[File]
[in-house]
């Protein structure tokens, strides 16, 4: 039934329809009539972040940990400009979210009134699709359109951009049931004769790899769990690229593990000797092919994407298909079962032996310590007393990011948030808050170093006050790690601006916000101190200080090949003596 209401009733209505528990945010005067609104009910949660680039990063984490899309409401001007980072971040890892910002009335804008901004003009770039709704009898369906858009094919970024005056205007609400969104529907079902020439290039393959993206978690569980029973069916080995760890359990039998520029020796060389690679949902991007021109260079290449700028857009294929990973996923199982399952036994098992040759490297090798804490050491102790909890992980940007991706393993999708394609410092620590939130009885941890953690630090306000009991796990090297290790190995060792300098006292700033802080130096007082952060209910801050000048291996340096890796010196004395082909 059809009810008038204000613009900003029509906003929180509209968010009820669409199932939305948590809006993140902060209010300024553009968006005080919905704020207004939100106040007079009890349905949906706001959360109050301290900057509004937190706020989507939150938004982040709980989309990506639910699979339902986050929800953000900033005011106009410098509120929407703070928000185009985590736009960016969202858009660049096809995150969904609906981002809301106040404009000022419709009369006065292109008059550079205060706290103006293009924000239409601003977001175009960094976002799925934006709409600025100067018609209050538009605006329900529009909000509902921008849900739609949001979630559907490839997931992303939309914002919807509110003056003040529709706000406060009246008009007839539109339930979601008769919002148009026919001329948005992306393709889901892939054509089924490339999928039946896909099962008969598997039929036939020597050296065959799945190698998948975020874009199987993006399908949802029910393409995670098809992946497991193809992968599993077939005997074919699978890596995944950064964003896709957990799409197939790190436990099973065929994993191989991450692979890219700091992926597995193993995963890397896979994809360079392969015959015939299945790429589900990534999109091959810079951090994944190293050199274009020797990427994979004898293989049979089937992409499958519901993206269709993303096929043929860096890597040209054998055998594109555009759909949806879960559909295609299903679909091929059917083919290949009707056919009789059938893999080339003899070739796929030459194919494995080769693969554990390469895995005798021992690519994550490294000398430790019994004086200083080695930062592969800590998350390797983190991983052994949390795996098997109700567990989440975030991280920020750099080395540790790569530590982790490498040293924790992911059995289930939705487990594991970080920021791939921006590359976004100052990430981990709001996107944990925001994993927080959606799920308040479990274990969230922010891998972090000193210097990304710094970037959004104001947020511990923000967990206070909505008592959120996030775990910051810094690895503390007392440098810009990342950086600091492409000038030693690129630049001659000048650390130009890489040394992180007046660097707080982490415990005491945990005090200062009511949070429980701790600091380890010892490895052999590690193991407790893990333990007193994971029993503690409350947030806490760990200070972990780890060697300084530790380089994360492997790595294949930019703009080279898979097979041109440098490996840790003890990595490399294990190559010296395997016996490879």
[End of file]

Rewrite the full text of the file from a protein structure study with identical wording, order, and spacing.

[in-house]
């Protein structure tokens, strides 16, 4: 039934329809009539972040940990400009979210009134699709359109951009049931004769790899769990690229593990000797092919994407298909079962032996310590007393990011948030808050170093006050790690601006916000101190200080090949003596 209401009733209505528990945010005067609104009910949660680039990063984490899309409401001007980072971040890892910002009335804008901004003009770039709704009898369906858009094919970024005056205007609400969104529907079902020439290039393959993206978690569980029973069916080995760890359990039998520029020796060389690679949902991007021109260079290449700028857009294929990973996923199982399952036994098992040759490297090798804490050491102790909890992980940007991706393993999708394609410092620590939130009885941890953690630090306000009991796990090297290790190995060792300098006292700033802080130096007082952060209910801050000048291996340096890796010196004395082909 059809009810008038204000613009900003029509906003929180509209968010009820669409199932939305948590809006993140902060209010300024553009968006005080919905704020207004939100106040007079009890349905949906706001959360109050301290900057509004937190706020989507939150938004982040709980989309990506639910699979339902986050929800953000900033005011106009410098509120929407703070928000185009985590736009960016969202858009660049096809995150969904609906981002809301106040404009000022419709009369006065292109008059550079205060706290103006293009924000239409601003977001175009960094976002799925934006709409600025100067018609209050538009605006329900529009909000509902921008849900739609949001979630559907490839997931992303939309914002919807509110003056003040529709706000406060009246008009007839539109339930979601008769919002148009026919001329948005992306393709889901892939054509089924490339999928039946896909099962008969598997039929036939020597050296065959799945190698998948975020874009199987993006399908949802029910393409995670098809992946497991193809992968599993077939005997074919699978890596995944950064964003896709957990799409197939790190436990099973065929994993191989991450692979890219700091992926597995193993995963890397896979994809360079392969015959015939299945790429589900990534999109091959810079951090994944190293050199274009020797990427994979004898293989049979089937992409499958519901993206269709993303096929043929860096890597040209054998055998594109555009759909949806879960559909295609299903679909091929059917083919290949009707056919009789059938893999080339003899070739796929030459194919494995080769693969554990390469895995005798021992690519994550490294000398430790019994004086200083080695930062592969800590998350390797983190991983052994949390795996098997109700567990989440975030991280920020750099080395540790790569530590982790490498040293924790992911059995289930939705487990594991970080920021791939921006590359976004100052990430981990709001996107944990925001994993927080959606799920308040479990274990969230922010891998972090000193210097990304710094970037959004104001947020511990923000967990206070909505008592959120996030775990910051810094690895503390007392440098810009990342950086600091492409000038030693690129630049001659000048650390130009890489040394992180007046660097707080982490415990005491945990005090200062009511949070429980701790600091380890010892490895052999590690193991407790893990333990007193994971029993503690409350947030806490760990200070972990780890060697300084530790380089994360492997790595294949930019703009080279898979097979041109440098490996840790003890990595490399294990190559010296395997016996490879």